American Indian Poetry

ENG 180P/280P
Julian T. Brolaski

Online May 20–31
Core:  Critical Analysis and Race, Gender, & Power

In Inuktitut the word “to make poetry” is the same as the word “to breathe”; both derive from anerca, the soul or spirit.  This class will examine the crucial interconnectedness of life, ceremony, the environment and poetry from a Native perspective.  We will look at traditional as well as contemporary poetry and song by Indigenous poets in order to explore the link between form and literary-cultural practices.  We will discuss themes such as the power of language, the problematics of cultural appropriation, the relationship between activism and literary production, and the continuing struggles over the retention of treaty rights, control over natural resources, and tribal sovereignty.

Creative Writing for Everyone

ENG 180Q/280Q
Stephanie Young

Online May 27–June 7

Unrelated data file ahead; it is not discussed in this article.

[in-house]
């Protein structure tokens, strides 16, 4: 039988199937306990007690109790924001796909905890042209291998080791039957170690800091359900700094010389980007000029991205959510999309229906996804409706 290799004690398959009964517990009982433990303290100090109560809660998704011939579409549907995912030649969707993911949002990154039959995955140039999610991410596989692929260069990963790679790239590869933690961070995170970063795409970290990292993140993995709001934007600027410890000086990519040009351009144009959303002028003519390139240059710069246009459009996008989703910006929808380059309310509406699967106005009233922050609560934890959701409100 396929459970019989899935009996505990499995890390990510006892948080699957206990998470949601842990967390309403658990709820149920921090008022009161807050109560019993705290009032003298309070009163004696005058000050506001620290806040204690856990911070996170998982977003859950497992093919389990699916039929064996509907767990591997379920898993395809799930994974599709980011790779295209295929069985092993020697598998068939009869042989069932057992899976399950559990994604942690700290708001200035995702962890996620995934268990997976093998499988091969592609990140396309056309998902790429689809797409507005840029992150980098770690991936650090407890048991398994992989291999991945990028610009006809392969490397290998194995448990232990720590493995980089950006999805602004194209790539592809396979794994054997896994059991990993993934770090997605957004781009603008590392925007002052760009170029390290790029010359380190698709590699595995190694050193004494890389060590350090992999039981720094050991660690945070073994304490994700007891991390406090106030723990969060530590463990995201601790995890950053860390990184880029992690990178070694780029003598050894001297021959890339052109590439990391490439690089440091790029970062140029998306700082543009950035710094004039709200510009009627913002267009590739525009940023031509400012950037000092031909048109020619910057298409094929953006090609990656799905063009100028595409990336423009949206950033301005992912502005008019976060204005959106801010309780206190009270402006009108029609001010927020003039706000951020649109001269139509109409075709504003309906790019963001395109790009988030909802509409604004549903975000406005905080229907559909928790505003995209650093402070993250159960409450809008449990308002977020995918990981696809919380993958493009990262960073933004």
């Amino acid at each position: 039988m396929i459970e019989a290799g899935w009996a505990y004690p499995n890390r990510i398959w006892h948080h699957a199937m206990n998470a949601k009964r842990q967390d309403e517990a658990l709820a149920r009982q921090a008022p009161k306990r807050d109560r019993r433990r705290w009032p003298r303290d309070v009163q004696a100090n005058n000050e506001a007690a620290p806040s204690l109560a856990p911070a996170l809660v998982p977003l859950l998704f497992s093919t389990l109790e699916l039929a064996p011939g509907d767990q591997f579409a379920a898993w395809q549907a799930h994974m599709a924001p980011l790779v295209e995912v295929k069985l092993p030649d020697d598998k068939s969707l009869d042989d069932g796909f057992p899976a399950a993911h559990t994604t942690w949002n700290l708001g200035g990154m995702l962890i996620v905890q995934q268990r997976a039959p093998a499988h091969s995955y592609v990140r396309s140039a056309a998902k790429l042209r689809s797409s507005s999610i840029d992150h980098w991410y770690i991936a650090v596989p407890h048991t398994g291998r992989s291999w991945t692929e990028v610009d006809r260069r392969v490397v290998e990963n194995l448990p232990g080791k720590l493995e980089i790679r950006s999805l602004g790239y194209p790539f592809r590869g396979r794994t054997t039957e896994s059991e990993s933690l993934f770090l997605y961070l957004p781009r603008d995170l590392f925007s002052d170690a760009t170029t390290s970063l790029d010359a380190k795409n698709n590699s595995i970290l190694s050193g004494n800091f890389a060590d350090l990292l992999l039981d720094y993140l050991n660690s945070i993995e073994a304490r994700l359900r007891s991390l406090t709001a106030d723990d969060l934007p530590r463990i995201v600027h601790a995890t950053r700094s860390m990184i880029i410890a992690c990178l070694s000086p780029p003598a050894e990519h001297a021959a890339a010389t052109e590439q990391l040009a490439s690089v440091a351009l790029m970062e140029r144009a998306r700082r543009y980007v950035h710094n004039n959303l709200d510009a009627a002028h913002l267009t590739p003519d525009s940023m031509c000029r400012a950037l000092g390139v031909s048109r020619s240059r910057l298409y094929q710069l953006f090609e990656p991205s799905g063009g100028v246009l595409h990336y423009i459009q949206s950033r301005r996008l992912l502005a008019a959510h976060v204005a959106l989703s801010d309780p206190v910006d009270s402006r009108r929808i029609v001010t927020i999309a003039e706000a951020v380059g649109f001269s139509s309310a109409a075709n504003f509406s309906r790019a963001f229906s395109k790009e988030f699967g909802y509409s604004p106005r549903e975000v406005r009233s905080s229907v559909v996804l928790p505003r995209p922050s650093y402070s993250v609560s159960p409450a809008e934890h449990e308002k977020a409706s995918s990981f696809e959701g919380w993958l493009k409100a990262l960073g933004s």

Core: Creativity, Innovation, & Experimentation

Whether you are just starting out, in the middle of a long project, or interested in exploring new forms, this online workshop supports a lively community of writers working in multiple genres. Along the way we’ll experiment with various forms of response to one another’s writing, from listicles, memes, and mixtapes to micro reviews and blurbs—most drawn directly from literary culture on the internet. Everyone will engage with and learn from the craft of diverse literatures; write and present around 30 pages of new writing; and participate in a structured, innovative feedback process. Readings in poetry, fiction, memoir, essays (and writing that moves between genres) will provide prompts for beginning writers and suggest new possibilities for more experienced practitioners. Presenting around 3 pages of writing every day will encourage everyone to try something new, cultivate a stronger creative practice, and dig deeper into existing projects.